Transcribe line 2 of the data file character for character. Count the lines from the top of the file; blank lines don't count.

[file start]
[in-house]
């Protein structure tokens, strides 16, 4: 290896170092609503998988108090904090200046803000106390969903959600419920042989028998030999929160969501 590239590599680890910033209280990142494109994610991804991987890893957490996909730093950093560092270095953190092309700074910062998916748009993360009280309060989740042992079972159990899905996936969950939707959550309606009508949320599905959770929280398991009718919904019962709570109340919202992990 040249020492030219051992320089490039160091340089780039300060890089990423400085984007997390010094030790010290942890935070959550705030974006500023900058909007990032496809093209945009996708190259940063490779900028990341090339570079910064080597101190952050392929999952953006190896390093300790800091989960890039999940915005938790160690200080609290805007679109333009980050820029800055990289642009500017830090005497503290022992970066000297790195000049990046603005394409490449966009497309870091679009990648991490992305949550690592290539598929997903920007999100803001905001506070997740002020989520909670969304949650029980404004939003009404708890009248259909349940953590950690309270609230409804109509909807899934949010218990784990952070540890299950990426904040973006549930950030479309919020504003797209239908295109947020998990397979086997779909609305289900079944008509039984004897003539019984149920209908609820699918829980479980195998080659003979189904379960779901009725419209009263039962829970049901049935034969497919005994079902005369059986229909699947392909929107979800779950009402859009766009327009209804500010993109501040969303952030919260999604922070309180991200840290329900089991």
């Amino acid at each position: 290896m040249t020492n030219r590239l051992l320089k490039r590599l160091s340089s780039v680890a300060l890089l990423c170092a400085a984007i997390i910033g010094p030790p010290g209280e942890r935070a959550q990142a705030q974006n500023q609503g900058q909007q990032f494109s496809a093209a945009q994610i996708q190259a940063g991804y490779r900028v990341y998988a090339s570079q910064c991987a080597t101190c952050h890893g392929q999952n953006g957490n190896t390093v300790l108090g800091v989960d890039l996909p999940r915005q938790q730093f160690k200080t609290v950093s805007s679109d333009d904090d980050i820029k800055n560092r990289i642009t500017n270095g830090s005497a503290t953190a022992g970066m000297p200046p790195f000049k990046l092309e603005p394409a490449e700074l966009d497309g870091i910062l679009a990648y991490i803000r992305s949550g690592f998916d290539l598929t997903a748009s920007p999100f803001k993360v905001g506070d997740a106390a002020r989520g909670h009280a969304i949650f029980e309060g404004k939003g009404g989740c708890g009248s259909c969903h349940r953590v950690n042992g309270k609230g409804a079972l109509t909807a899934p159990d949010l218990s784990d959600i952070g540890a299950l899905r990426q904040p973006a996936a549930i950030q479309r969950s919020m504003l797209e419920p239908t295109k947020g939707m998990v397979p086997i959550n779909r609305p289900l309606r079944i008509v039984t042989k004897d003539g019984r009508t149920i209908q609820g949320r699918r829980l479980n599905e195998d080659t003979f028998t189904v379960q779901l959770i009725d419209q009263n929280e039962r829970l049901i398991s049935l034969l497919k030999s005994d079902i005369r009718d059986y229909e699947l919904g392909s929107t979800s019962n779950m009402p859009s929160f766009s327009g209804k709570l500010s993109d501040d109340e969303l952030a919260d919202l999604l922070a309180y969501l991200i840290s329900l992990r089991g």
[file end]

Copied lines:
């Protein structure tokens, strides 16, 4: 290896170092609503998988108090904090200046803000106390969903959600419920042989028998030999929160969501 590239590599680890910033209280990142494109994610991804991987890893957490996909730093950093560092270095953190092309700074910062998916748009993360009280309060989740042992079972159990899905996936969950939707959550309606009508949320599905959770929280398991009718919904019962709570109340919202992990 040249020492030219051992320089490039160091340089780039300060890089990423400085984007997390010094030790010290942890935070959550705030974006500023900058909007990032496809093209945009996708190259940063490779900028990341090339570079910064080597101190952050392929999952953006190896390093300790800091989960890039999940915005938790160690200080609290805007679109333009980050820029800055990289642009500017830090005497503290022992970066000297790195000049990046603005394409490449966009497309870091679009990648991490992305949550690592290539598929997903920007999100803001905001506070997740002020989520909670969304949650029980404004939003009404708890009248259909349940953590950690309270609230409804109509909807899934949010218990784990952070540890299950990426904040973006549930950030479309919020504003797209239908295109947020998990397979086997779909609305289900079944008509039984004897003539019984149920209908609820699918829980479980195998080659003979189904379960779901009725419209009263039962829970049901049935034969497919005994079902005369059986229909699947392909929107979800779950009402859009766009327009209804500010993109501040969303952030919260999604922070309180991200840290329900089991």